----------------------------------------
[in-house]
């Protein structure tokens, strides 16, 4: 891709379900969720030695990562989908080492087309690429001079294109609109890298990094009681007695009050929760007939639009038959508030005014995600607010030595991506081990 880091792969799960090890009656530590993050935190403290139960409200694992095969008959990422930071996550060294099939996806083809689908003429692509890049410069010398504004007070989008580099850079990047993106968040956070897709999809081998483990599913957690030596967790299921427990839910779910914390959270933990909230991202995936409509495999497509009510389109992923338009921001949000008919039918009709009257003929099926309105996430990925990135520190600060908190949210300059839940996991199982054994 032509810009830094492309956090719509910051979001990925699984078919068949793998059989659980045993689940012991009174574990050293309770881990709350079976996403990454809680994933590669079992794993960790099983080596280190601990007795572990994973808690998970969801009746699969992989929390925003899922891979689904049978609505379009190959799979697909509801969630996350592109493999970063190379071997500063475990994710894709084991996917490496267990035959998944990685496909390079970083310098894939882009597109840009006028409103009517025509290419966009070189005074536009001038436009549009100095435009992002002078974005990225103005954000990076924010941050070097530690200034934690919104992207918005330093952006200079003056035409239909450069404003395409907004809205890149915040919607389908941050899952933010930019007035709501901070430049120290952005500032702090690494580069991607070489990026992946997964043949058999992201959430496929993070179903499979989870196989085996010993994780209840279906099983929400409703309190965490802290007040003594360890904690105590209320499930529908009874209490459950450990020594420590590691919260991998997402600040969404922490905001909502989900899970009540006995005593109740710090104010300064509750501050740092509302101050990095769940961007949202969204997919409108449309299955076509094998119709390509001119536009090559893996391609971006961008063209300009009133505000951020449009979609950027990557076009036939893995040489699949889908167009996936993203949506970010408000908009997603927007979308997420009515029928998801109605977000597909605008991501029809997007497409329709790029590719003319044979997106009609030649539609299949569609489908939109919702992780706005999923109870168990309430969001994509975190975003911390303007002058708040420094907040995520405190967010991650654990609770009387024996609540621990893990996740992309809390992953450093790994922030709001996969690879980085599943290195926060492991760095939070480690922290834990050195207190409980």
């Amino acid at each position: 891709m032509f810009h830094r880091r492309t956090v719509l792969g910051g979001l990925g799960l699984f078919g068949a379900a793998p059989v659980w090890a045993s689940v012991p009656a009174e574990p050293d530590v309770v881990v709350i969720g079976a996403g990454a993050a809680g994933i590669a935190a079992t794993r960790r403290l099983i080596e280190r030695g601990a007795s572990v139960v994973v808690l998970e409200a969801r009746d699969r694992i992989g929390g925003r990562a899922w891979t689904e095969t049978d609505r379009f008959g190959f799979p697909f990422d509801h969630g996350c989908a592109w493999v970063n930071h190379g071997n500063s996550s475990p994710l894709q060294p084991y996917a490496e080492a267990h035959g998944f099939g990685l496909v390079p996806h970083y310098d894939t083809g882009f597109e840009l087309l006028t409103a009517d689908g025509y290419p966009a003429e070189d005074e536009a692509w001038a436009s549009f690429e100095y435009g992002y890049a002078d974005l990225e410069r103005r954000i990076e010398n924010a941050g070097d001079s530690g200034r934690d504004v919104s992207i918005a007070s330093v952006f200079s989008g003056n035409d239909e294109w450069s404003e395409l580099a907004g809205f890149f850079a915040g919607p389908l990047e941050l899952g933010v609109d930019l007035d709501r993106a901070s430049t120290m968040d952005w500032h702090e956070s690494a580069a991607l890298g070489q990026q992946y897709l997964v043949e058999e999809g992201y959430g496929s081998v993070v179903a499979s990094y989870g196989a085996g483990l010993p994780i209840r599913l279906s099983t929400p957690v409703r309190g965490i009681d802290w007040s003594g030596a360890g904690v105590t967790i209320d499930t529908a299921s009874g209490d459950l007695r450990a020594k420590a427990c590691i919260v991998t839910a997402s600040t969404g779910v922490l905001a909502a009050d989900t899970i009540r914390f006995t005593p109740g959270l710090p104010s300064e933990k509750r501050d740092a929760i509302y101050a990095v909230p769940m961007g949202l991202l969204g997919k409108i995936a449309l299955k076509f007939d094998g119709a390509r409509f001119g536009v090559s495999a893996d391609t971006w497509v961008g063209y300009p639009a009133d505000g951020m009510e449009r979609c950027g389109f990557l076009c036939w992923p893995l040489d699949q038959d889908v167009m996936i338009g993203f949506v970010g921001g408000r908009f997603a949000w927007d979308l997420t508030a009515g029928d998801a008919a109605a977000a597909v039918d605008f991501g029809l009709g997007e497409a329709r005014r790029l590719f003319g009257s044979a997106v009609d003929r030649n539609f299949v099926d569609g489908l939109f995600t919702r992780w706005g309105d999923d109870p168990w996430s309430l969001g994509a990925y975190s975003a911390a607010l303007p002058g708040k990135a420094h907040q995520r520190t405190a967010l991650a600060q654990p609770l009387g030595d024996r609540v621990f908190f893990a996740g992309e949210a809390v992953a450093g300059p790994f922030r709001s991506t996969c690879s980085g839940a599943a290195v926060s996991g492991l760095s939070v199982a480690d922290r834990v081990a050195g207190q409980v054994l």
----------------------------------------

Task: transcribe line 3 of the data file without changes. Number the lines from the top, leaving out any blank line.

């Amino acid at each position: 891709m032509f810009h830094r880091r492309t956090v719509l792969g910051g979001l990925g799960l699984f078919g068949a379900a793998p059989v659980w090890a045993s689940v012991p009656a009174e574990p050293d530590v309770v881990v709350i969720g079976a996403g990454a993050a809680g994933i590669a935190a079992t794993r960790r403290l099983i080596e280190r030695g601990a007795s572990v139960v994973v808690l998970e409200a969801r009746d699969r694992i992989g929390g925003r990562a899922w891979t689904e095969t049978d609505r379009f008959g190959f799979p697909f990422d509801h969630g996350c989908a592109w493999v970063n930071h190379g071997n500063s996550s475990p994710l894709q060294p084991y996917a490496e080492a267990h035959g998944f099939g990685l496909v390079p996806h970083y310098d894939t083809g882009f597109e840009l087309l006028t409103a009517d689908g025509y290419p966009a003429e070189d005074e536009a692509w001038a436009s549009f690429e100095y435009g992002y890049a002078d974005l990225e410069r103005r954000i990076e010398n924010a941050g070097d001079s530690g200034r934690d504004v919104s992207i918005a007070s330093v952006f200079s989008g003056n035409d239909e294109w450069s404003e395409l580099a907004g809205f890149f850079a915040g919607p389908l990047e941050l899952g933010v609109d930019l007035d709501r993106a901070s430049t120290m968040d952005w500032h702090e956070s690494a580069a991607l890298g070489q990026q992946y897709l997964v043949e058999e999809g992201y959430g496929s081998v993070v179903a499979s990094y989870g196989a085996g483990l010993p994780i209840r599913l279906s099983t929400p957690v409703r309190g965490i009681d802290w007040s003594g030596a360890g904690v105590t967790i209320d499930t529908a299921s009874g209490d459950l007695r450990a020594k420590a427990c590691i919260v991998t839910a997402s600040t969404g779910v922490l905001a909502a009050d989900t899970i009540r914390f006995t005593p109740g959270l710090p104010s300064e933990k509750r501050d740092a929760i509302y101050a990095v909230p769940m961007g949202l991202l969204g997919k409108i995936a449309l299955k076509f007939d094998g119709a390509r409509f001119g536009v090559s495999a893996d391609t971006w497509v961008g063209y300009p639009a009133d505000g951020m009510e449009r979609c950027g389109f990557l076009c036939w992923p893995l040489d699949q038959d889908v167009m996936i338009g993203f949506v970010g921001g408000r908009f997603a949000w927007d979308l997420t508030a009515g029928d998801a008919a109605a977000a597909v039918d605008f991501g029809l009709g997007e497409a329709r005014r790029l590719f003319g009257s044979a997106v009609d003929r030649n539609f299949v099926d569609g489908l939109f995600t919702r992780w706005g309105d999923d109870p168990w996430s309430l969001g994509a990925y975190s975003a911390a607010l303007p002058g708040k990135a420094h907040q995520r520190t405190a967010l991650a600060q654990p609770l009387g030595d024996r609540v621990f908190f893990a996740g992309e949210a809390v992953a450093g300059p790994f922030r709001s991506t996969c690879s980085g839940a599943a290195v926060s996991g492991l760095s939070v199982a480690d922290r834990v081990a050195g207190q409980v054994l």